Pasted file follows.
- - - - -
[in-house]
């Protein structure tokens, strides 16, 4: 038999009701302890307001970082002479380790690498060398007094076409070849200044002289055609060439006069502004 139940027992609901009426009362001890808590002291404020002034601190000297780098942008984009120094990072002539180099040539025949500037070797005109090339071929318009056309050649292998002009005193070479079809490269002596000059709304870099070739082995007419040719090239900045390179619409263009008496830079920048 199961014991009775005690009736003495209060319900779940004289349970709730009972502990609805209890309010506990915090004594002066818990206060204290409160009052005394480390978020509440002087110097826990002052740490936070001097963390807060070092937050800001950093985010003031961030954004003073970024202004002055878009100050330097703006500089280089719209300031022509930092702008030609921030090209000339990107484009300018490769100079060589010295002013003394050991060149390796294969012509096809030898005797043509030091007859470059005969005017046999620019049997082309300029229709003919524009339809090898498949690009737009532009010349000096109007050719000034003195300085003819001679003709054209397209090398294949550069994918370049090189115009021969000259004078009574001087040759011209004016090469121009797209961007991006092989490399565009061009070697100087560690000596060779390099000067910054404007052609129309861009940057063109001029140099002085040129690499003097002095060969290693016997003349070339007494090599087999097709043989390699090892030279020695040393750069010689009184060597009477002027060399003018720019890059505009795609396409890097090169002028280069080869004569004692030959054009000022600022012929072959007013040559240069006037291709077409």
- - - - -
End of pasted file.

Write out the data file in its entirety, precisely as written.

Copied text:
[in-house]
């Protein structure tokens, strides 16, 4: 038999009701302890307001970082002479380790690498060398007094076409070849200044002289055609060439006069502004 139940027992609901009426009362001890808590002291404020002034601190000297780098942008984009120094990072002539180099040539025949500037070797005109090339071929318009056309050649292998002009005193070479079809490269002596000059709304870099070739082995007419040719090239900045390179619409263009008496830079920048 199961014991009775005690009736003495209060319900779940004289349970709730009972502990609805209890309010506990915090004594002066818990206060204290409160009052005394480390978020509440002087110097826990002052740490936070001097963390807060070092937050800001950093985010003031961030954004003073970024202004002055878009100050330097703006500089280089719209300031022509930092702008030609921030090209000339990107484009300018490769100079060589010295002013003394050991060149390796294969012509096809030898005797043509030091007859470059005969005017046999620019049997082309300029229709003919524009339809090898498949690009737009532009010349000096109007050719000034003195300085003819001679003709054209397209090398294949550069994918370049090189115009021969000259004078009574001087040759011209004016090469121009797209961007991006092989490399565009061009070697100087560690000596060779390099000067910054404007052609129309861009940057063109001029140099002085040129690499003097002095060969290693016997003349070339007494090599087999097709043989390699090892030279020695040393750069010689009184060597009477002027060399003018720019890059505009795609396409890097090169002028280069080869004569004692030959054009000022600022012929072959007013040559240069006037291709077409």